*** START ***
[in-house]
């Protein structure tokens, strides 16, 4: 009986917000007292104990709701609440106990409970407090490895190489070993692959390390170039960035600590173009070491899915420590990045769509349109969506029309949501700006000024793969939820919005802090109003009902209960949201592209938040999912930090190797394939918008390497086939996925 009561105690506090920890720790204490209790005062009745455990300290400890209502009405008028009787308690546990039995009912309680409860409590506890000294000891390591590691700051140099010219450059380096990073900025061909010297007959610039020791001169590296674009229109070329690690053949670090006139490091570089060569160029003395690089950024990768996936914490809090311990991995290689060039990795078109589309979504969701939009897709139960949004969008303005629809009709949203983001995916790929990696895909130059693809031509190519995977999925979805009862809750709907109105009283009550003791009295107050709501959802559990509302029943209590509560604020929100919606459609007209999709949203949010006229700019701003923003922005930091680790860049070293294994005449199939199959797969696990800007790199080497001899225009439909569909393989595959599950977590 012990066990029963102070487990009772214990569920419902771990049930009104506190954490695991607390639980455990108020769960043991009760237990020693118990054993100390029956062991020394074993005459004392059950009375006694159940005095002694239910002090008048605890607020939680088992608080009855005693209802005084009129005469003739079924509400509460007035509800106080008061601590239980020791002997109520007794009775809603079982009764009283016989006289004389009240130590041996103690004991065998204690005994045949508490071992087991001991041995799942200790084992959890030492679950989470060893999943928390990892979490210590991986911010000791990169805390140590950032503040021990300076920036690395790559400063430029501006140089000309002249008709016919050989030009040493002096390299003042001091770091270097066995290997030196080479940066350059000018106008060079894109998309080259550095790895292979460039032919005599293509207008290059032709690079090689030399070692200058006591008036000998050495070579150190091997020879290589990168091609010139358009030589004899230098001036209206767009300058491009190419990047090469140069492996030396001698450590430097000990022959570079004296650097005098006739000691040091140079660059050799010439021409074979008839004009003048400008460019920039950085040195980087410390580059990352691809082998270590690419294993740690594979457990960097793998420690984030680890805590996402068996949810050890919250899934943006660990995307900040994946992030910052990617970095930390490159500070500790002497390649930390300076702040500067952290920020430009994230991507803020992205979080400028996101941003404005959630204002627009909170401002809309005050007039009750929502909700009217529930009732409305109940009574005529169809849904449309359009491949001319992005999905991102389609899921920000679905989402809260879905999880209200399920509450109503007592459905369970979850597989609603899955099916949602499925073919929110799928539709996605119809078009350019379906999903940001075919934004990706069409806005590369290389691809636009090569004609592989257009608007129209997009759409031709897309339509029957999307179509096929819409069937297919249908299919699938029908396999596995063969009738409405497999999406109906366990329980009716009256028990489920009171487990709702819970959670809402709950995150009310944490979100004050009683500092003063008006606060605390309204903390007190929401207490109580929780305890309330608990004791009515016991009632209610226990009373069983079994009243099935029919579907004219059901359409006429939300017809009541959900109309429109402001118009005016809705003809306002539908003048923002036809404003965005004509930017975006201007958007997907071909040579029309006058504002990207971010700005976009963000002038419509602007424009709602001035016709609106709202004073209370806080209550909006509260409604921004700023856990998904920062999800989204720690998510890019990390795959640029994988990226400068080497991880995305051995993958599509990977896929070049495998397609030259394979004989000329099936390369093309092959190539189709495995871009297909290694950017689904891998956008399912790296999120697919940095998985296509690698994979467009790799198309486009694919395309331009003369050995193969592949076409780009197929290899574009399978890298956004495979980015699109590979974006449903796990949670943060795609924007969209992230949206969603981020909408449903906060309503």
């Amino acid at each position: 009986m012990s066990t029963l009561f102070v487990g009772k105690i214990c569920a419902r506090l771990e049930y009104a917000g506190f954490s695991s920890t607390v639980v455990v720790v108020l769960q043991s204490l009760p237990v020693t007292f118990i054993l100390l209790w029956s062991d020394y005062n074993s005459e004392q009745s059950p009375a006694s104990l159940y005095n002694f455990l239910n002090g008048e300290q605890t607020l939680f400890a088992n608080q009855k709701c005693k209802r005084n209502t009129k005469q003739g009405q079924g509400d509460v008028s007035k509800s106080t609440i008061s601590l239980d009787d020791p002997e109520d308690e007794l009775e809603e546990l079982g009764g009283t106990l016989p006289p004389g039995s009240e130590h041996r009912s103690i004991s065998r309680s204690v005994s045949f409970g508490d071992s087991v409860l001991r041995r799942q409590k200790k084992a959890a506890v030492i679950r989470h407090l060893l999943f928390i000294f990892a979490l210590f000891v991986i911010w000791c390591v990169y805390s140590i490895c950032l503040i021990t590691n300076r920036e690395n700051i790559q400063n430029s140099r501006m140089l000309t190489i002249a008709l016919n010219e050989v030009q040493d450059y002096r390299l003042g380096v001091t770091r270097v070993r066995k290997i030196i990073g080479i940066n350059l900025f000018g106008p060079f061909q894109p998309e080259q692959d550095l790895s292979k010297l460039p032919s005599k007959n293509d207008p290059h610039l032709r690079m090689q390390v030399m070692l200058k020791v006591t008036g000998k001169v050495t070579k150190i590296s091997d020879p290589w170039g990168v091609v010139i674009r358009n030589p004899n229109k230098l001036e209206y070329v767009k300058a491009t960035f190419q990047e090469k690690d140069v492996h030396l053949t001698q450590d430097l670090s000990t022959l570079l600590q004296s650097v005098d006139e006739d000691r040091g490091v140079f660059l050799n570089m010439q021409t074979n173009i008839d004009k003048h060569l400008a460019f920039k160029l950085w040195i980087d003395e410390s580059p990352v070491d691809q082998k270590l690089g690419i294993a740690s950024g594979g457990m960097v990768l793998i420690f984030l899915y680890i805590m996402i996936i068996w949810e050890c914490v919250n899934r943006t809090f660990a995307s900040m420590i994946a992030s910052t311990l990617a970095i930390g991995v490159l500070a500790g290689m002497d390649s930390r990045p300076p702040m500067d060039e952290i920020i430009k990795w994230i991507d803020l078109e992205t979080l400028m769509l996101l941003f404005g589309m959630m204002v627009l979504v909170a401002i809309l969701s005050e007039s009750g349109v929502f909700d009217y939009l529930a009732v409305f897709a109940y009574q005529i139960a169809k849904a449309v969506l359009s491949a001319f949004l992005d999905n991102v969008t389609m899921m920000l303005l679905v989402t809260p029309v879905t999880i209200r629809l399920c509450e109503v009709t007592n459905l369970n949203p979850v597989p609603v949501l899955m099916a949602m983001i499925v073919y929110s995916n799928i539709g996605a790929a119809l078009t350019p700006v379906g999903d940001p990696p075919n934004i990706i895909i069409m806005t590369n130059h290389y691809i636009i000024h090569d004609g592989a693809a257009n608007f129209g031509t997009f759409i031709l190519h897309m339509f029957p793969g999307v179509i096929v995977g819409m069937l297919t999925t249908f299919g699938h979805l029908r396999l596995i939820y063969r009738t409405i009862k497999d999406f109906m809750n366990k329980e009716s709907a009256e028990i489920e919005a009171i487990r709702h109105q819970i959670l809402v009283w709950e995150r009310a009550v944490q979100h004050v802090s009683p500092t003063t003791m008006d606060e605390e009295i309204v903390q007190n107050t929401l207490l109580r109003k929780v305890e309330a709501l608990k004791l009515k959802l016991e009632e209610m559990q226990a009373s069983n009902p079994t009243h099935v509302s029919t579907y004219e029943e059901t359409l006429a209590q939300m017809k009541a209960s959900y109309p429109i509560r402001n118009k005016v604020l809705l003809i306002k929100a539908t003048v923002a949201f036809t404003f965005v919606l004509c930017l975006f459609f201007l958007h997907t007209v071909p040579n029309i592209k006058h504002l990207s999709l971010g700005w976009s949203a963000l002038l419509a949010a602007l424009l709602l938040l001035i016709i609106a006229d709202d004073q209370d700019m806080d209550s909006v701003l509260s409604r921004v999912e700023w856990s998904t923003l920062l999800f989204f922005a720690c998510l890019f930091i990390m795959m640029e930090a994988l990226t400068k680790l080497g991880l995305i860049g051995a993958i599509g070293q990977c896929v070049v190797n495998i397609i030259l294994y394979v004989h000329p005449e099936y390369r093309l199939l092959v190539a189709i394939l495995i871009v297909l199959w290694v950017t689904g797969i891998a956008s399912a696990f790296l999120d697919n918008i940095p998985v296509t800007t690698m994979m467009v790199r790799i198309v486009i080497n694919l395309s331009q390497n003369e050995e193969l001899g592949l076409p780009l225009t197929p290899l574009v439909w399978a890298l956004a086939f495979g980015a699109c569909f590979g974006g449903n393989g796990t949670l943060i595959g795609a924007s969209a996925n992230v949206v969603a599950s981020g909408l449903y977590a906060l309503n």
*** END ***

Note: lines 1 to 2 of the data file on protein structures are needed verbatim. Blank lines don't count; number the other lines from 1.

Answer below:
[in-house]
């Protein structure tokens, strides 16, 4: 009986917000007292104990709701609440106990409970407090490895190489070993692959390390170039960035600590173009070491899915420590990045769509349109969506029309949501700006000024793969939820919005802090109003009902209960949201592209938040999912930090190797394939918008390497086939996925 009561105690506090920890720790204490209790005062009745455990300290400890209502009405008028009787308690546990039995009912309680409860409590506890000294000891390591590691700051140099010219450059380096990073900025061909010297007959610039020791001169590296674009229109070329690690053949670090006139490091570089060569160029003395690089950024990768996936914490809090311990991995290689060039990795078109589309979504969701939009897709139960949004969008303005629809009709949203983001995916790929990696895909130059693809031509190519995977999925979805009862809750709907109105009283009550003791009295107050709501959802559990509302029943209590509560604020929100919606459609007209999709949203949010006229700019701003923003922005930091680790860049070293294994005449199939199959797969696990800007790199080497001899225009439909569909393989595959599950977590 012990066990029963102070487990009772214990569920419902771990049930009104506190954490695991607390639980455990108020769960043991009760237990020693118990054993100390029956062991020394074993005459004392059950009375006694159940005095002694239910002090008048605890607020939680088992608080009855005693209802005084009129005469003739079924509400509460007035509800106080008061601590239980020791002997109520007794009775809603079982009764009283016989006289004389009240130590041996103690004991065998204690005994045949508490071992087991001991041995799942200790084992959890030492679950989470060893999943928390990892979490210590991986911010000791990169805390140590950032503040021990300076920036690395790559400063430029501006140089000309002249008709016919050989030009040493002096390299003042001091770091270097066995290997030196080479940066350059000018106008060079894109998309080259550095790895292979460039032919005599293509207008290059032709690079090689030399070692200058006591008036000998050495070579150190091997020879290589990168091609010139358009030589004899230098001036209206767009300058491009190419990047090469140069492996030396001698450590430097000990022959570079004296650097005098006739000691040091140079660059050799010439021409074979008839004009003048400008460019920039950085040195980087410390580059990352691809082998270590690419294993740690594979457990960097793998420690984030680890805590996402068996949810050890919250899934943006660990995307900040994946992030910052990617970095930390490159500070500790002497390649930390300076702040500067952290920020430009994230991507803020992205979080400028996101941003404005959630204002627009909170401002809309005050007039009750929502909700009217529930009732409305109940009574005529169809849904449309359009491949001319992005999905991102389609899921920000679905989402809260879905999880209200399920509450109503007592459905369970979850597989609603899955099916949602499925073919929110799928539709996605119809078009350019379906999903940001075919934004990706069409806005590369290389691809636009090569004609592989257009608007129209997009759409031709897309339509029957999307179509096929819409069937297919249908299919699938029908396999596995063969009738409405497999999406109906366990329980009716009256028990489920009171487990709702819970959670809402709950995150009310944490979100004050009683500092003063008006606060605390309204903390007190929401207490109580929780305890309330608990004791009515016991009632209610226990009373069983079994009243099935029919579907004219059901359409006429939300017809009541959900109309429109402001118009005016809705003809306002539908003048923002036809404003965005004509930017975006201007958007997907071909040579029309006058504002990207971010700005976009963000002038419509602007424009709602001035016709609106709202004073209370806080209550909006509260409604921004700023856990998904920062999800989204720690998510890019990390795959640029994988990226400068080497991880995305051995993958599509990977896929070049495998397609030259394979004989000329099936390369093309092959190539189709495995871009297909290694950017689904891998956008399912790296999120697919940095998985296509690698994979467009790799198309486009694919395309331009003369050995193969592949076409780009197929290899574009399978890298956004495979980015699109590979974006449903796990949670943060795609924007969209992230949206969603981020909408449903906060309503």